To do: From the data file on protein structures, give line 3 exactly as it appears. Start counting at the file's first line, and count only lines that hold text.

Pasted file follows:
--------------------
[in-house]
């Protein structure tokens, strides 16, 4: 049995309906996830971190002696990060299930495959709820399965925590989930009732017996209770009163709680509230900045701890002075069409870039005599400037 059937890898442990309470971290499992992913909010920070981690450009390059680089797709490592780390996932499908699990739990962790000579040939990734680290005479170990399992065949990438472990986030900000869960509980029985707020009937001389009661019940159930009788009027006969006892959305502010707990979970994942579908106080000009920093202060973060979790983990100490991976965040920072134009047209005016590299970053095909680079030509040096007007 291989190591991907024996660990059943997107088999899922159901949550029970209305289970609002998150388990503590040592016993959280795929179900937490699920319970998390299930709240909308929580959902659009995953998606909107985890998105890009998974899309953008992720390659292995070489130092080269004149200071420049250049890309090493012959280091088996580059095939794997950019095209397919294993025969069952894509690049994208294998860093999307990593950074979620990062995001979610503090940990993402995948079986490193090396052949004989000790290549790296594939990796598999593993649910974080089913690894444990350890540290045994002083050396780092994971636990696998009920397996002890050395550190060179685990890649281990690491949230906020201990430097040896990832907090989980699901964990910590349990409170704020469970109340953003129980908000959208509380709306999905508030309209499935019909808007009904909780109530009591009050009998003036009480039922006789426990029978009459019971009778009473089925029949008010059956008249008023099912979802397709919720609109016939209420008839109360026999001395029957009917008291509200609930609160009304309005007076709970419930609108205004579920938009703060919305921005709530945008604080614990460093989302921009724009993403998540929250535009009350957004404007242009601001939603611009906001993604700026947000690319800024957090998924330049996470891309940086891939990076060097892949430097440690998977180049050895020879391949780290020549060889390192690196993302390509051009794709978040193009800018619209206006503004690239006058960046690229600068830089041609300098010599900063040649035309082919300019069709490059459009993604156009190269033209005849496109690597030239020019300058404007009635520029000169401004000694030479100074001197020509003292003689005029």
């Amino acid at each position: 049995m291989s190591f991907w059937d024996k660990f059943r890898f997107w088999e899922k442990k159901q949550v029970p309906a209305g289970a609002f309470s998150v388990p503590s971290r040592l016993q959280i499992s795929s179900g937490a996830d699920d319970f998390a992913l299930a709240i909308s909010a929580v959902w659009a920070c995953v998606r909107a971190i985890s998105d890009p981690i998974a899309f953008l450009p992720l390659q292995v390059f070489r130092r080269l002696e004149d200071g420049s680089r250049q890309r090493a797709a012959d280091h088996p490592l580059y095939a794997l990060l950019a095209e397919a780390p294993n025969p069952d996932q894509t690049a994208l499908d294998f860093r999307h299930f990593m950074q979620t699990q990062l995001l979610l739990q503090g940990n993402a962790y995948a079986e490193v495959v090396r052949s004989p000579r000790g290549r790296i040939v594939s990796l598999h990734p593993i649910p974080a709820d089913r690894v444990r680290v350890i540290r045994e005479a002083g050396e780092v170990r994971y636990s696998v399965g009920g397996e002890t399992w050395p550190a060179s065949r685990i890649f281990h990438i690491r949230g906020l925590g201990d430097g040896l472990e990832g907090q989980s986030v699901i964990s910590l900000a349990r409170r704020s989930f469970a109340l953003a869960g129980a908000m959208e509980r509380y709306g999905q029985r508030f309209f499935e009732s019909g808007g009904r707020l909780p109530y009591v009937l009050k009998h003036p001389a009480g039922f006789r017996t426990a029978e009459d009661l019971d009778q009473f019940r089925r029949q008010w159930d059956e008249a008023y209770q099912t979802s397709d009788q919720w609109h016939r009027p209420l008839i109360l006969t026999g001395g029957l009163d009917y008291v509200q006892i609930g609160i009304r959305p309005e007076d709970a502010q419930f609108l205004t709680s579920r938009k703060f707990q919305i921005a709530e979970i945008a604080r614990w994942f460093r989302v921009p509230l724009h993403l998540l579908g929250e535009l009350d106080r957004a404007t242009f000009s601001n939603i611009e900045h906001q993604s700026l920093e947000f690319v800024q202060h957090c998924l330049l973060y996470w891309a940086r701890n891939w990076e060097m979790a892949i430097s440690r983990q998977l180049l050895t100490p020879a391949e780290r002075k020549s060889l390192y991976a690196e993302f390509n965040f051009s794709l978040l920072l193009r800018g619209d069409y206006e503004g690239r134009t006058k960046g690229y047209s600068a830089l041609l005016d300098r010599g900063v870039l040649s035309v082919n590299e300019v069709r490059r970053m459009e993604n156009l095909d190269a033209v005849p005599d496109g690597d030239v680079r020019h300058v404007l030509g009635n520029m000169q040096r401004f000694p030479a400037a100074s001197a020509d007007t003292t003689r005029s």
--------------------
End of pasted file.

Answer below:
């Amino acid at each position: 049995m291989s190591f991907w059937d024996k660990f059943r890898f997107w088999e899922k442990k159901q949550v029970p309906a209305g289970a609002f309470s998150v388990p503590s971290r040592l016993q959280i499992s795929s179900g937490a996830d699920d319970f998390a992913l299930a709240i909308s909010a929580v959902w659009a920070c995953v998606r909107a971190i985890s998105d890009p981690i998974a899309f953008l450009p992720l390659q292995v390059f070489r130092r080269l002696e004149d200071g420049s680089r250049q890309r090493a797709a012959d280091h088996p490592l580059y095939a794997l990060l950019a095209e397919a780390p294993n025969p069952d996932q894509t690049a994208l499908d294998f860093r999307h299930f990593m950074q979620t699990q990062l995001l979610l739990q503090g940990n993402a962790y995948a079986e490193v495959v090396r052949s004989p000579r000790g290549r790296i040939v594939s990796l598999h990734p593993i649910p974080a709820d089913r690894v444990r680290v350890i540290r045994e005479a002083g050396e780092v170990r994971y636990s696998v399965g009920g397996e002890t399992w050395p550190a060179s065949r685990i890649f281990h990438i690491r949230g906020l925590g201990d430097g040896l472990e990832g907090q989980s986030v699901i964990s910590l900000a349990r409170r704020s989930f469970a109340l953003a869960g129980a908000m959208e509980r509380y709306g999905q029985r508030f309209f499935e009732s019909g808007g009904r707020l909780p109530y009591v009937l009050k009998h003036p001389a009480g039922f006789r017996t426990a029978e009459d009661l019971d009778q009473f019940r089925r029949q008010w159930d059956e008249a008023y209770q099912t979802s397709d009788q919720w609109h016939r009027p209420l008839i109360l006969t026999g001395g029957l009163d009917y008291v509200q006892i609930g609160i009304r959305p309005e007076d709970a502010q419930f609108l205004t709680s579920r938009k703060f707990q919305i921005a709530e979970i945008a604080r614990w994942f460093r989302v921009p509230l724009h993403l998540l579908g929250e535009l009350d106080r957004a404007t242009f000009s601001n939603i611009e900045h906001q993604s700026l920093e947000f690319v800024q202060h957090c998924l330049l973060y996470w891309a940086r701890n891939w990076e060097m979790a892949i430097s440690r983990q998977l180049l050895t100490p020879a391949e780290r002075k020549s060889l390192y991976a690196e993302f390509n965040f051009s794709l978040l920072l193009r800018g619209d069409y206006e503004g690239r134009t006058k960046g690229y047209s600068a830089l041609l005016d300098r010599g900063v870039l040649s035309v082919n590299e300019v069709r490059r970053m459009e993604n156009l095909d190269a033209v005849p005599d496109g690597d030239v680079r020019h300058v404007l030509g009635n520029m000169q040096r401004f000694p030479a400037a100074s001197a020509d007007t003292t003689r005029s």